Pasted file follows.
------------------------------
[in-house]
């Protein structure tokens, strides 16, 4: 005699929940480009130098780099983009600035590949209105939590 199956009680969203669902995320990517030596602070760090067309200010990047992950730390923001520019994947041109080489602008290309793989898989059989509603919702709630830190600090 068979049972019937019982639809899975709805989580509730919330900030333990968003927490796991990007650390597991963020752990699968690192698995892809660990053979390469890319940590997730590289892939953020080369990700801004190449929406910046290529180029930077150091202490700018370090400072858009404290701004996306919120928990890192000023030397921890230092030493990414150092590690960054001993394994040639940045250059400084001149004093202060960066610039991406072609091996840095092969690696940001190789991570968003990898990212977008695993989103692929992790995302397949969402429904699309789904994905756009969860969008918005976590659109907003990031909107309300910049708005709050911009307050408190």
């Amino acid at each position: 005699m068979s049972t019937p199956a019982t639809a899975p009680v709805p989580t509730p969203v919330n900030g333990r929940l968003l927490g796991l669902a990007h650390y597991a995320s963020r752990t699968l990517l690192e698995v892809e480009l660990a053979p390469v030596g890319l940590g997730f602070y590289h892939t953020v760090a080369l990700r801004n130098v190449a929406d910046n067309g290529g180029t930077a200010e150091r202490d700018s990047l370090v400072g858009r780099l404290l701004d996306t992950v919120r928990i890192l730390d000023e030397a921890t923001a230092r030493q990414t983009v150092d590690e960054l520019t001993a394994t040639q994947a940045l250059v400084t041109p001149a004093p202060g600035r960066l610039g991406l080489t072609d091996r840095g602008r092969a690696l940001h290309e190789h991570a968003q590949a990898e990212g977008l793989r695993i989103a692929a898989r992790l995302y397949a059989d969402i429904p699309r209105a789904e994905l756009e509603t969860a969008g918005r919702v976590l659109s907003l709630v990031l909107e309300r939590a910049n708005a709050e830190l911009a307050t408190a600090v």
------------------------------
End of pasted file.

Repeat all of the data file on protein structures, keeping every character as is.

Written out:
[in-house]
């Protein structure tokens, strides 16, 4: 005699929940480009130098780099983009600035590949209105939590 199956009680969203669902995320990517030596602070760090067309200010990047992950730390923001520019994947041109080489602008290309793989898989059989509603919702709630830190600090 068979049972019937019982639809899975709805989580509730919330900030333990968003927490796991990007650390597991963020752990699968690192698995892809660990053979390469890319940590997730590289892939953020080369990700801004190449929406910046290529180029930077150091202490700018370090400072858009404290701004996306919120928990890192000023030397921890230092030493990414150092590690960054001993394994040639940045250059400084001149004093202060960066610039991406072609091996840095092969690696940001190789991570968003990898990212977008695993989103692929992790995302397949969402429904699309789904994905756009969860969008918005976590659109907003990031909107309300910049708005709050911009307050408190």
């Amino acid at each position: 005699m068979s049972t019937p199956a019982t639809a899975p009680v709805p989580t509730p969203v919330n900030g333990r929940l968003l927490g796991l669902a990007h650390y597991a995320s963020r752990t699968l990517l690192e698995v892809e480009l660990a053979p390469v030596g890319l940590g997730f602070y590289h892939t953020v760090a080369l990700r801004n130098v190449a929406d910046n067309g290529g180029t930077a200010e150091r202490d700018s990047l370090v400072g858009r780099l404290l701004d996306t992950v919120r928990i890192l730390d000023e030397a921890t923001a230092r030493q990414t983009v150092d590690e960054l520019t001993a394994t040639q994947a940045l250059v400084t041109p001149a004093p202060g600035r960066l610039g991406l080489t072609d091996r840095g602008r092969a690696l940001h290309e190789h991570a968003q590949a990898e990212g977008l793989r695993i989103a692929a898989r992790l995302y397949a059989d969402i429904p699309r209105a789904e994905l756009e509603t969860a969008g918005r919702v976590l659109s907003l709630v990031l909107e309300r939590a910049n708005a709050e830190l911009a307050t408190a600090v």